Officially founded in 2011, CIDSUR has been operational in some form since 2010. The team is comprised of a group of human rights lawyers who came together under a common cause to support and defend the indigenous community. Since then, they have worked protecting the human rights of both Mapuche people and other inhabitants in the South of Chile who have been accused of crimes associated with social protests. Different state institutions and departments often bring in ‘laws of exceptions’ to prosecute these individuals. (Law No.18.314 regarding terrorist acts and Law No.19.927 regarding inland security of the state – counter-terrorism legislation mentioned above)
In addition, the group works to bring cases against military and police officials who, through their interventions during protests, stand accused of violations of human rights including torture and inhumane and degrading treatment of ingenious and non-indigenous individuals.
Main objectives of CIDSUR:
To provide free specialised legal support and representation to all who face prosecution by the Chilean state and who are vulnerable to human rights violations, focusing on Mapuche children and adults.
To support, investigate and defend in court indigenous and non-indigenous citizens both adults and children who stand accused of crimes associated with civil protest to ensure that they have a fair and just legal trial and that their human rights are protected.
To monitor and protect human rights, through research and documentation of cases where there is a direct violation by state agents and individuals of those rights.
All people, both indigenous and non-indigenous, minors and adults, women and men living in southern Chile, that are affected by unfair and discriminatory actions that violate their fundamental human rights by agents of the state and its justice system.
Pablo Ortega Manosalva: Human rights defense attorney, graduate of the Universidad de Concepción. Since 1992, he has served as a legal advisor to local artisanal fisherman in the Bio-Bio Region. Beginning in 2000, he has represented indigenous leaders in emblematic criminal cases against prosecution from the State. In the same way, he has also defended civilians against the Chilean military justice system.
Karina Riquelme Viveros: Human rights defense attorney, graduate of the Universidad Católica de Temuco (UCT) with additional post graduate work in Human Rights and Indigenous Peoples at the same university. She has specialized experience in defending the rights of children and adolescents. Since 2007, she has been involved in the defense and promotion of the collective rights of indigenous peoples. In 2010, she was dedicated to criminal defense related to the application of the Anti-Terrorism Law against indigenous leaders. She has also represented cases involving children and adolescent Mapuche people whose rights were violated by state agents.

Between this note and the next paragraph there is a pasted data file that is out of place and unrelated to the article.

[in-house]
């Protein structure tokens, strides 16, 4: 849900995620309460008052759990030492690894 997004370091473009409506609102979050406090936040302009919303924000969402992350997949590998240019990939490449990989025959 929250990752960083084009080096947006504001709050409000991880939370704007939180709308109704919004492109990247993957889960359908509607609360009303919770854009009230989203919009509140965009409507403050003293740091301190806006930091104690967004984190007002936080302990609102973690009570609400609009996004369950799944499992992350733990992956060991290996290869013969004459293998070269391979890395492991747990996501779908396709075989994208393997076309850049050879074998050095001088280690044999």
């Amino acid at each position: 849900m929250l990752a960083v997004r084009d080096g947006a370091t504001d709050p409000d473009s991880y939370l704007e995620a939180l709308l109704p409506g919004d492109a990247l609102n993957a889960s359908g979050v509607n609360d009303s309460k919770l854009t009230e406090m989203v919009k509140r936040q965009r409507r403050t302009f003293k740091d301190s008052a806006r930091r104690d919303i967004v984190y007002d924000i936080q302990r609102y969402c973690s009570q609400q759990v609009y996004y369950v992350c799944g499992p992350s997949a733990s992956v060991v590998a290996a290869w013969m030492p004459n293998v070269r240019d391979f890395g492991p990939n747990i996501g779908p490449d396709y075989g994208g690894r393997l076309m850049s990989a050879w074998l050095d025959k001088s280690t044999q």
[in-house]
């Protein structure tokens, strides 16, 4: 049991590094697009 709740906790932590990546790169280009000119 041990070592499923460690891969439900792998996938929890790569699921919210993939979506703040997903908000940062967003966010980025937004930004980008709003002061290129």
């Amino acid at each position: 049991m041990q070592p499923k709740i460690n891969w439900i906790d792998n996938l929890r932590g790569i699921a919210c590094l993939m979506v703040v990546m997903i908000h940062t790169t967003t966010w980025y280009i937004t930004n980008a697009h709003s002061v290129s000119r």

Eduardo Mella Seguel: Social worker from the Universidad de la Frontera in Temuco with post-graduate studies in psychological conduct in political violence and disaster from the Universidad Complutense in Madrid. Since 2000, he has participated in various research initiatives and provided accompanying support for Mapuche communities. Among the various investigations he has participated in: “Los derechos de los pueblos indígenas en Chile” (English: “The Rights of the Indigenous People of Chile”) (LOM/IEI 2003) “Indebido Proceso” (English: “Un-due Process”) (HRW/Observatorio 2004), “Derechos humanos y pueblos indígenas” (English: “Human Rights and Indigenous Peoples”) (Observatorio/IGWIA 2005), “El gobierno de Lagos, los pueblos indígenas y el nuevo trato” (English: “The Lagos Government, Indigenous Peoples, and the New Deal.”) (LOM / Observatorio 2007). In 2006, he co-authored “Cartas Pehuenches” (English: Pehuenches Letters) which appeared in Anales de Desclasificación, Volume II, of the Laboratorio de Desclasificación Comparada. In 2007, he published the book, “Los Mapuche ante la justicia; la criminalización de la protesta social indígena en Chile” (English: “The Mapuche People in Court; the Criminalization of Indigenous Protest in Chile”), and in 2010 was coauthor of the book, “Las Razones del Illkun/Enojo; memoria, despojo y criminalización en el territorio mapuche de Malleco,” which received a prize for best liteary work in 2011 from the National Council for Culture and the Arts (Premio Nacional Mejor Obra Literaria 2011 categoría ensayo, del Consejo Nacional de la Cultura y Las Artes).